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Renewed Interest in Outdoor Classrooms

Renewed Interest in Outdoor Classrooms

“There’s no such thing as bad weather, only unsuitable clothing.” – Alfred Wainwright

I feel as though this well-worn quote can never be overstated. With our first real snow and cold weather of the season comes a reminder of the value for children (and adults) in getting outside in all seasons and in ALL types of weather. One unintended positive consequence of the pandemic has been a renewed interest in outdoor classrooms. The movement toward increasing children’s time spent outdoors has been around for the past two decades and grew on the heels of Richard Louv’s book Last Child in the Woods: Saving Our Children From Nature-Deficit Disorder. Since then, research has revealed innumerable benefits for children who regularly spend time in outdoor natural settings.


  • Get sick less often as natural materials can stimulate children’s immune system
  • Tend to be more physically active and less likely to be overweight
  • Are more resistant to stress; have a lower incidence of behavioral disorders, anxiety, and depression; and have a higher measure of self-worth
  • Play in more diverse, imaginative, and creative ways and show improved language and collaboration skills
  • Have a greater ability to focus with reduced symptoms of ADD after contact with nature
  • Experience improved observational and reasoning skills
  • Have increased compassion, generosity, and other prosocial behaviors
  • Have reduced risk of developing myopia (nearsightedness)

In addition, experiences in natural, more challenging spaces help children learn to recognize, assess, and negotiate risk and build confidence and competence.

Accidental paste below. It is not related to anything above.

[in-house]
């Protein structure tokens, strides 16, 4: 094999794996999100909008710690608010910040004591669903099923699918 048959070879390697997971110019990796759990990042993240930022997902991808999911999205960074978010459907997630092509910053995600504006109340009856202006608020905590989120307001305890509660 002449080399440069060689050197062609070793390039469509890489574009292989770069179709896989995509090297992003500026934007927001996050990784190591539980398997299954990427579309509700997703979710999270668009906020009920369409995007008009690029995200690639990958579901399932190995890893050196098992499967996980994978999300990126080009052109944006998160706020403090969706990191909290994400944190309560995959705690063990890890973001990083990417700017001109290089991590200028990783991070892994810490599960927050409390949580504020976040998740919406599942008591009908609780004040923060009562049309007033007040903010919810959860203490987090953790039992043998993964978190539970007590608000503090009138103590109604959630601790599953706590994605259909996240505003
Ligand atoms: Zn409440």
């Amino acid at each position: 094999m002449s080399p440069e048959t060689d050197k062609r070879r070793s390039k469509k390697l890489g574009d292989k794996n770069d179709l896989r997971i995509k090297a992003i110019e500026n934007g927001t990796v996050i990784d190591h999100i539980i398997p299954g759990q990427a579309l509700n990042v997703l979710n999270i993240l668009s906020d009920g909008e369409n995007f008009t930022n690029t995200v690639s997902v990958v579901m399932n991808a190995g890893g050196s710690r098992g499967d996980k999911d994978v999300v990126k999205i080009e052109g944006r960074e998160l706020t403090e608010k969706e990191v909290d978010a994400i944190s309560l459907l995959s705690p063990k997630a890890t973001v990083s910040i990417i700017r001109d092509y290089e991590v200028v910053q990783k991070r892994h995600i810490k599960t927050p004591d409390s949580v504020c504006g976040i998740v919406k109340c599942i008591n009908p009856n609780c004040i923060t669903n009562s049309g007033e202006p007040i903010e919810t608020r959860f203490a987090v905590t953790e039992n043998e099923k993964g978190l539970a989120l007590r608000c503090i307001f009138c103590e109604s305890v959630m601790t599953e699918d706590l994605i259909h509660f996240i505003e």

The Paradigm Project offered a webinar this summer focused on outdoor learning, featuring the Boulder JCC Forest School and Eric Nelson of the Outdoor Learning Project. Listening to the recording is bound to stimulate your thinking about outdoor learning in ECE settings.

With cases of COVID-19 on the rise, it is all the more reason for children to spend increased time outdoors as opposed to staying indoors when the weather turns cold. As educators, we are models for attitudes toward the colder weather and want to be intentional about what it is we model. This may require a shift in one’s thinking and definitely requires dressing appropriately ourselves. So, bundle up in layers and get those children outside! As adults, you may find that the benefit is not restricted to the children!

“If we are to keep alive his inborn sense of wonder, he needs the companionship of at least one adult who can share it, rediscovering with him the joy, excitement, and mystery of the world we live in.” – Rachel Carson

Additional Resources